Amadea nodded in agreement. She heard a voice whisper in her ear. “Send her away.”
Amadea frowned, but complied. “Zira… I’m worried about Zephyr. Will you please take Cumulous and go help him? I want to stay here and watch the trap in case my spells run out.”
Zira contemplated this suggestion. Deciding that it made sense, she nodded. “You may be nearly invincible because of your Divinity Blade, but you can still be killed. I want you to be very careful!”
“I will,” Amadea promised. “And don’t worry; I won’t stay here too long. Maybe an hour or so. I’ll call for Cumulous when I want to return. Tell Zephyr to have everyone herd the monsters in this direction.”
“Got it!” Zira acknowledged. She whistled for the flying horse to pick her up, and then flew off.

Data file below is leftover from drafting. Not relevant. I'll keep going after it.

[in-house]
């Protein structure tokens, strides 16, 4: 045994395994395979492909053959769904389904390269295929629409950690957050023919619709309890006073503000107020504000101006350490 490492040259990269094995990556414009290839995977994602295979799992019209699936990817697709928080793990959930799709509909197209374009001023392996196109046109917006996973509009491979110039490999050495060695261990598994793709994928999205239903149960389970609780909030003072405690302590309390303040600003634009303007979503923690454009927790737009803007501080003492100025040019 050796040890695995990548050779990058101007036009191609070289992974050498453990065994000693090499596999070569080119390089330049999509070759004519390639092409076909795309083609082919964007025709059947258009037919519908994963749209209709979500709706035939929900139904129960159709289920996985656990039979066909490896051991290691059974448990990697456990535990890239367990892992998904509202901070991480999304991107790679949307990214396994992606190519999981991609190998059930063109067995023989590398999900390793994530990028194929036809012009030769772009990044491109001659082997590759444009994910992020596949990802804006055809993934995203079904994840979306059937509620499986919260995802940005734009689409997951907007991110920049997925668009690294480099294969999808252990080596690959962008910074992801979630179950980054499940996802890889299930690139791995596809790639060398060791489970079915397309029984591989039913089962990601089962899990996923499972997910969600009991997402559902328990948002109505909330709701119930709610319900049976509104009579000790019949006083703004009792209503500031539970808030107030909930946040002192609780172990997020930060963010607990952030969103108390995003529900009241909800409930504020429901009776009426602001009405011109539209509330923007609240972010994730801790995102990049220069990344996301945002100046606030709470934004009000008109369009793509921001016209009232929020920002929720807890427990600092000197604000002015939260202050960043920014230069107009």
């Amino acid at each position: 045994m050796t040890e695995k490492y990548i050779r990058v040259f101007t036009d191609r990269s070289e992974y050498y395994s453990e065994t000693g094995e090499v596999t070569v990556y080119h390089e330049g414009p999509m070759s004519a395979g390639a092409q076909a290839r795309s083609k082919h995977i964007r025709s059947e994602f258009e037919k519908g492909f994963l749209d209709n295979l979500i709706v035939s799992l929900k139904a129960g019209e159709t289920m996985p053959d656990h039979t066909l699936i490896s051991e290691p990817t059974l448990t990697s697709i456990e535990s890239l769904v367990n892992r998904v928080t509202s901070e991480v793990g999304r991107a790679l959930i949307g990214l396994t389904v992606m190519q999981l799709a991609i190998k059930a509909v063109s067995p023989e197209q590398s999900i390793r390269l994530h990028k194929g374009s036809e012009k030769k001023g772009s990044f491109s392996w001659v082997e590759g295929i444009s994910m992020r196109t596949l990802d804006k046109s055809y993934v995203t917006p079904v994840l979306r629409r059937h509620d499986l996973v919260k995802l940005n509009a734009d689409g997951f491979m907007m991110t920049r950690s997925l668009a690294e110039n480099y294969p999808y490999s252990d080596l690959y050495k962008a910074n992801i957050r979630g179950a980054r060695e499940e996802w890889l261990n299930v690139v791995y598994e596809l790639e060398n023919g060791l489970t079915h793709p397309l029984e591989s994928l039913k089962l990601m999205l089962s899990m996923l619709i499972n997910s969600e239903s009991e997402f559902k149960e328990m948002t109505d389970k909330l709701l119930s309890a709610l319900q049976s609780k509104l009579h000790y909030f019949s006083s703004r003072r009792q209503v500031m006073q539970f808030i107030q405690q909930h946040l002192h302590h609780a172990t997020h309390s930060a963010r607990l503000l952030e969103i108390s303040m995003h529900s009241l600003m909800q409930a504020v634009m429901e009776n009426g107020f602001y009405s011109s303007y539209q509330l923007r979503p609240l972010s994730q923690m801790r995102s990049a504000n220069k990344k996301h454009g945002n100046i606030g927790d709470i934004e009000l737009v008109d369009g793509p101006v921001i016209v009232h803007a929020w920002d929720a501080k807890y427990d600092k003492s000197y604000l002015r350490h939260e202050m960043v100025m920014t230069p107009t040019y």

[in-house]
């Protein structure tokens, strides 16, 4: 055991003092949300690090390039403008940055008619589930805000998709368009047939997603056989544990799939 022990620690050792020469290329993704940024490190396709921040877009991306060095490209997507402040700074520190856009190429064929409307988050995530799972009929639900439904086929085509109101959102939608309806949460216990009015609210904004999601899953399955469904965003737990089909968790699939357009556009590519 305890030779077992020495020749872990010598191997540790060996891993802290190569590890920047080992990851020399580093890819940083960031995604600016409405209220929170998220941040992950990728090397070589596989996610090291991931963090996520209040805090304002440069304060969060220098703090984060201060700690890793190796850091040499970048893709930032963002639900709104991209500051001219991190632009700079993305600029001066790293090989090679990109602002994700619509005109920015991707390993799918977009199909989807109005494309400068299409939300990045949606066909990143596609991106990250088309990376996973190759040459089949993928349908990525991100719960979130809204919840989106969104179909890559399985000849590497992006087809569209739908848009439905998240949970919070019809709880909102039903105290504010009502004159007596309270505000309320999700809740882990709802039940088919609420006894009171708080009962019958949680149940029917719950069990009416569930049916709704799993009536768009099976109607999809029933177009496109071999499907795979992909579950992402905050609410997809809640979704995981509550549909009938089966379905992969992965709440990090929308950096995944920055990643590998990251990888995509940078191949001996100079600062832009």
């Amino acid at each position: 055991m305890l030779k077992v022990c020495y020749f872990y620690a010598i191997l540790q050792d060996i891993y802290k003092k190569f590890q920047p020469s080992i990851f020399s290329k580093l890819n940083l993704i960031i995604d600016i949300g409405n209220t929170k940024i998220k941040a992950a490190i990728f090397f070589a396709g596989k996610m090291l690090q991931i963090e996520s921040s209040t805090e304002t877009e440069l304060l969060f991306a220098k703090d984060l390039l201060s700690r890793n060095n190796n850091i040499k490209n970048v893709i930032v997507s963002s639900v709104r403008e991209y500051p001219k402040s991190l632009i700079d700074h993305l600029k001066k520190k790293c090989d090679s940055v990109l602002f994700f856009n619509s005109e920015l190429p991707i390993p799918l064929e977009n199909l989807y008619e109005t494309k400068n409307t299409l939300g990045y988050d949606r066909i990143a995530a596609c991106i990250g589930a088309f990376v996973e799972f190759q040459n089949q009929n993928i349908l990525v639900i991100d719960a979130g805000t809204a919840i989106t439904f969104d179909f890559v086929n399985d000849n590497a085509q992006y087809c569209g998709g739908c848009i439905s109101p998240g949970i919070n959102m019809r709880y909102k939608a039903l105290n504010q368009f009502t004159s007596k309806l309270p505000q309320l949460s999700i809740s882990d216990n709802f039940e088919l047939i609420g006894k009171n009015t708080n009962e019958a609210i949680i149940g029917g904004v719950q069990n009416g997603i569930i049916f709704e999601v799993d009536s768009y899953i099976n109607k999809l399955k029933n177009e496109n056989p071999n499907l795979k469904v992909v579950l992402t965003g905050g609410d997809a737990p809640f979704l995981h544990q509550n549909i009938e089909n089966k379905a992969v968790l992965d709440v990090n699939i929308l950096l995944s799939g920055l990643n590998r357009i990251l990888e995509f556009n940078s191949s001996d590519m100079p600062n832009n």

“What do you want to talk about, Abydos?” Amadea questioned the demon.

As soon as Zira landed next to Zephyr, the man with stone for skin tried to punch the ghost. “Where’s Amadea?!”
Zira faded out to avoid the punch, and then resolidified. “She’s fine! She went ahead to seal the doorway, and then set a trap for the monsters. It’s pretty effective – if I do say so myself – and she decided to remain behind to keep an eye on it.”
Zephyr sighed in frustration and relief. “Do you have any idea why all the monsters seem to be running away from us?”
Zira watched the monsters closely for a moment. “They’re headed towards the trap. They must really like the bait Amadea set.”
“Seriously?” Zephyr asked, impressed. Zira nodded.
“And you all said that this one would be the hardest,” Boreus laughed.
Zira rolled her eyes. “Don’t consider the battle over yet. You haven’t seen any demons, have you?”
“No,” Boreus admitted, “but I still don’t understand why they would be here.”